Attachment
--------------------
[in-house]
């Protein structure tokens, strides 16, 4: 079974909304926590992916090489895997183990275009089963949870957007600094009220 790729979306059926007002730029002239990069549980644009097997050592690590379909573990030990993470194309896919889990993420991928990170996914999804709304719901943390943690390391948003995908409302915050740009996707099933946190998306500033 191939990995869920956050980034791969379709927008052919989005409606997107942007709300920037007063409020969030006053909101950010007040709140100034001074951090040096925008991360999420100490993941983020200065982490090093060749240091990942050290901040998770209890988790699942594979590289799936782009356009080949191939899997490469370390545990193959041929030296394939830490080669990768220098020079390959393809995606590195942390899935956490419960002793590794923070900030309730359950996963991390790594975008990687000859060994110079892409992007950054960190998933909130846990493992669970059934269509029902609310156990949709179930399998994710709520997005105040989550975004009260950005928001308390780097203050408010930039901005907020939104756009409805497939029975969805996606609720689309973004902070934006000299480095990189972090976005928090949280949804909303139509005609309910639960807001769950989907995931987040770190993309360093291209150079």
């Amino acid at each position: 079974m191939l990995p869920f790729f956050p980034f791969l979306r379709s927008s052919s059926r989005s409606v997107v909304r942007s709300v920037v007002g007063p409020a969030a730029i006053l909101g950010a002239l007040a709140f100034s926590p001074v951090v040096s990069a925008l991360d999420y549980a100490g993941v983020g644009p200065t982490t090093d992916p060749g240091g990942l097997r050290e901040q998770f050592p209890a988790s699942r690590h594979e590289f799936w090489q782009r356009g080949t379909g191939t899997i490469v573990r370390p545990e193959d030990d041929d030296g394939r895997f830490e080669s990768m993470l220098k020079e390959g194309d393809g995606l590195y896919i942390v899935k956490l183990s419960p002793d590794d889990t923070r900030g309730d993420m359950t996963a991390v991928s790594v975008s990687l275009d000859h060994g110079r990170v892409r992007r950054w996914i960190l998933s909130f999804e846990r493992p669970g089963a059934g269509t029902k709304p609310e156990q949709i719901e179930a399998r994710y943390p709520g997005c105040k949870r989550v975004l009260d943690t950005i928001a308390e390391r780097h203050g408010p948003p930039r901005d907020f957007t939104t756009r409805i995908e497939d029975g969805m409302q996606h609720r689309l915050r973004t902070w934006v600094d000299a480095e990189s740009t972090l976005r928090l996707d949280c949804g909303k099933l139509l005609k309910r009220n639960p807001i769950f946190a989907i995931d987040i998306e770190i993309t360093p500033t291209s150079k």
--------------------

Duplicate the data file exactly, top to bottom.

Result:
[in-house]
């Protein structure tokens, strides 16, 4: 079974909304926590992916090489895997183990275009089963949870957007600094009220 790729979306059926007002730029002239990069549980644009097997050592690590379909573990030990993470194309896919889990993420991928990170996914999804709304719901943390943690390391948003995908409302915050740009996707099933946190998306500033 191939990995869920956050980034791969379709927008052919989005409606997107942007709300920037007063409020969030006053909101950010007040709140100034001074951090040096925008991360999420100490993941983020200065982490090093060749240091990942050290901040998770209890988790699942594979590289799936782009356009080949191939899997490469370390545990193959041929030296394939830490080669990768220098020079390959393809995606590195942390899935956490419960002793590794923070900030309730359950996963991390790594975008990687000859060994110079892409992007950054960190998933909130846990493992669970059934269509029902609310156990949709179930399998994710709520997005105040989550975004009260950005928001308390780097203050408010930039901005907020939104756009409805497939029975969805996606609720689309973004902070934006000299480095990189972090976005928090949280949804909303139509005609309910639960807001769950989907995931987040770190993309360093291209150079």
């Amino acid at each position: 079974m191939l990995p869920f790729f956050p980034f791969l979306r379709s927008s052919s059926r989005s409606v997107v909304r942007s709300v920037v007002g007063p409020a969030a730029i006053l909101g950010a002239l007040a709140f100034s926590p001074v951090v040096s990069a925008l991360d999420y549980a100490g993941v983020g644009p200065t982490t090093d992916p060749g240091g990942l097997r050290e901040q998770f050592p209890a988790s699942r690590h594979e590289f799936w090489q782009r356009g080949t379909g191939t899997i490469v573990r370390p545990e193959d030990d041929d030296g394939r895997f830490e080669s990768m993470l220098k020079e390959g194309d393809g995606l590195y896919i942390v899935k956490l183990s419960p002793d590794d889990t923070r900030g309730d993420m359950t996963a991390v991928s790594v975008s990687l275009d000859h060994g110079r990170v892409r992007r950054w996914i960190l998933s909130f999804e846990r493992p669970g089963a059934g269509t029902k709304p609310e156990q949709i719901e179930a399998r994710y943390p709520g997005c105040k949870r989550v975004l009260d943690t950005i928001a308390e390391r780097h203050g408010p948003p930039r901005d907020f957007t939104t756009r409805i995908e497939d029975g969805m409302q996606h609720r689309l915050r973004t902070w934006v600094d000299a480095e990189s740009t972090l976005r928090l996707d949280c949804g909303k099933l139509l005609k309910r009220n639960p807001i769950f946190a989907i995931d987040i998306e770190i993309t360093p500033t291209s150079k």